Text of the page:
On March 18, the White House announced President Trump’s Initiative to Stop Opioid Abuse and Reduce Drug Supply and Demand, a three-pronged strategy to address the nation’s ongoing opioid epidemic. The initiative will focus on reducing demand and over-prescription of opioids; cutting off the supply of illicit drugs; and expanding treatment options for individuals struggling with addiction.
The administration’s announcement follows up on a November 2017 report of policy recommendations issued by the White House’s opioid commission, which featured multiple proposals aimed at addiction prevention, addiction treatment and drug interdiction. The commission was established by President Trump shortly after his inauguration and was led by former New Jersey Governor Chris Christie.
In the White House’s new initiative, which incorporates many of the recommendations put forth by the opioid commission, specific steps are listed for each of the initiative’s three overarching goals. A county-focused summary of these steps is listed below, and you can read a full outline of the initiative here.
- Reducing demand and over-prescription: To educate Americans about the dangers of opioids and other drug use and to curb over-prescription of addictive painkillers, the president’s initiative calls for the launch of a nationwide media campaign to raise public awareness about the dangers of prescription and illicit opioid use, as well as other drug use. The initiative also calls for the implementation of a “Safer Prescribing Plan” that would cut nationwide opioid prescription fills by one-third within three years, and would also support a nationally interoperable Prescription Drug Monitoring Program network.
- Cutting off the supply of illicit drugs: The initiative calls for a crack-down on international and domestic illicit drug supply chains, in part by securing land borders, ports of entry and international mail shipments against illegal smuggling. The initiative also calls for increased enforcement by the U.S. Department of Justice (DOJ) against corrupt or criminally negligent doctors, pharmacies and distributors, and calls for use of the death penalty against drug traffickers, where appropriate under current law.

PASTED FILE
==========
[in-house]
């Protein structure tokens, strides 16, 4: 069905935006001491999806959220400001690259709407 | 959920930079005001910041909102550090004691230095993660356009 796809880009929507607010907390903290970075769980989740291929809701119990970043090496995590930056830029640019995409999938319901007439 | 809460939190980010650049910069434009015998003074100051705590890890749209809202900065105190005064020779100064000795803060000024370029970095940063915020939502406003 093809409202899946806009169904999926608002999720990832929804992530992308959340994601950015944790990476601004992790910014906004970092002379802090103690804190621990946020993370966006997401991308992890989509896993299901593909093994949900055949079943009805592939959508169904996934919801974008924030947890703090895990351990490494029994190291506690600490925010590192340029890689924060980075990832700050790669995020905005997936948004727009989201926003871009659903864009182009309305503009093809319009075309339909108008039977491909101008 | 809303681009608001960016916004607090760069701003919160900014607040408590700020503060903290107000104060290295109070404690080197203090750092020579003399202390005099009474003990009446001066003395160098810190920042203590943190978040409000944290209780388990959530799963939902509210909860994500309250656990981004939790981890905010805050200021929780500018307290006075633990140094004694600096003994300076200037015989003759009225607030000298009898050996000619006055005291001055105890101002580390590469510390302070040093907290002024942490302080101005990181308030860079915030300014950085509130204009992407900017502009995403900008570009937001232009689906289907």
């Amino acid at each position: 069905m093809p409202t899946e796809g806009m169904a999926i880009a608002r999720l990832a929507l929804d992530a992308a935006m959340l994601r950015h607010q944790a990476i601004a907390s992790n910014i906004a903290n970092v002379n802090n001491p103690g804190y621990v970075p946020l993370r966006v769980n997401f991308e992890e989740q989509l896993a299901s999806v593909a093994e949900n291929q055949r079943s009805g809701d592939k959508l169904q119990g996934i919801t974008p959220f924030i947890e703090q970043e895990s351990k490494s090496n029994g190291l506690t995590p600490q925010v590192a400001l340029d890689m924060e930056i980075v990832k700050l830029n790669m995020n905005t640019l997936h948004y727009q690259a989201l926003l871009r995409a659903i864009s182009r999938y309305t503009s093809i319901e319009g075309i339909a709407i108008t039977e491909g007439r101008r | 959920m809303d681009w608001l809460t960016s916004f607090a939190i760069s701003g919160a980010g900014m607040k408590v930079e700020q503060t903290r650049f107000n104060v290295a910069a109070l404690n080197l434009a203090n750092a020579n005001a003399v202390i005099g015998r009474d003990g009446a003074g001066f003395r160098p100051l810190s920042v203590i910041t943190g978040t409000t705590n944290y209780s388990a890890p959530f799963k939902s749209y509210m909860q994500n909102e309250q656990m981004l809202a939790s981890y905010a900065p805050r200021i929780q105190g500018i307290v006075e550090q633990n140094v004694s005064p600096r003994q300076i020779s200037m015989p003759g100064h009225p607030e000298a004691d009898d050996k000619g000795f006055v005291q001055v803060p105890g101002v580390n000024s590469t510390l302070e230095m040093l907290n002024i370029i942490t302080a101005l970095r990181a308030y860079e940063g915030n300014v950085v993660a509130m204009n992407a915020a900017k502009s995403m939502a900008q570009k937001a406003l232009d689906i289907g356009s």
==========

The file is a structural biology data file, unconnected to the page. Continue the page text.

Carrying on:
- Helping those struggling with addiction: To help individuals with substance use disorders, the initiative calls for increased supply of naloxone to first responders, expanded access to evidence-based treatment (including Medication-Assisted Treatment), on-demand access to evidence-based treatment for veterans and funding opportunities to states and counties to improve nationwide overdose tracking systems that will help facilitate rapid deployment of resources to hard-hit areas.
Notably, the initiative also calls for legislative changes to the law prohibiting federal Medicaid reimbursement for residential treatment at certain facilities with more than 16 beds, and states that the administration will continue to approve state Medicaid waivers on this issue. NACo has long supported and prioritized federal legislative or regulatory changes that would alleviate this prohibition on Medicaid reimbursement, which is commonly referred to as the Institution for Mental Disease (IMD) exclusion.
Finally, the initiative calls for increased support for state and local drug courts that provide offenders struggling with addiction access to treatments as an alternative to, or in conjunction with incarceration, or as a condition of supervised release.
As the Trump Administration works to implement this initiative over the next several months, NACo will work in close conjunction with the White House and federal agencies to ensure that federal actions are carried out in a manner that reflects the critical and wide-ranging role of county governments in the nation’s response to the opioid epidemic.
The administration’s proposals closely parallel recommendations issued in NACo and the National League of Cities’ (NLC) joint task force report issued in November 2016, A Prescription for Action: Local Leadership in Ending the Opioid Crisis. The report offers recommendations to help local, state and federal jurisdictions reduce rates of opioid misuse, overdose and fatality, and highlights changes to the Medicaid program, establishment of drug courts and strengthening of Prescription Drug Monitoring Programs as important steps needed in our nation’s fight against the opioid epidemic.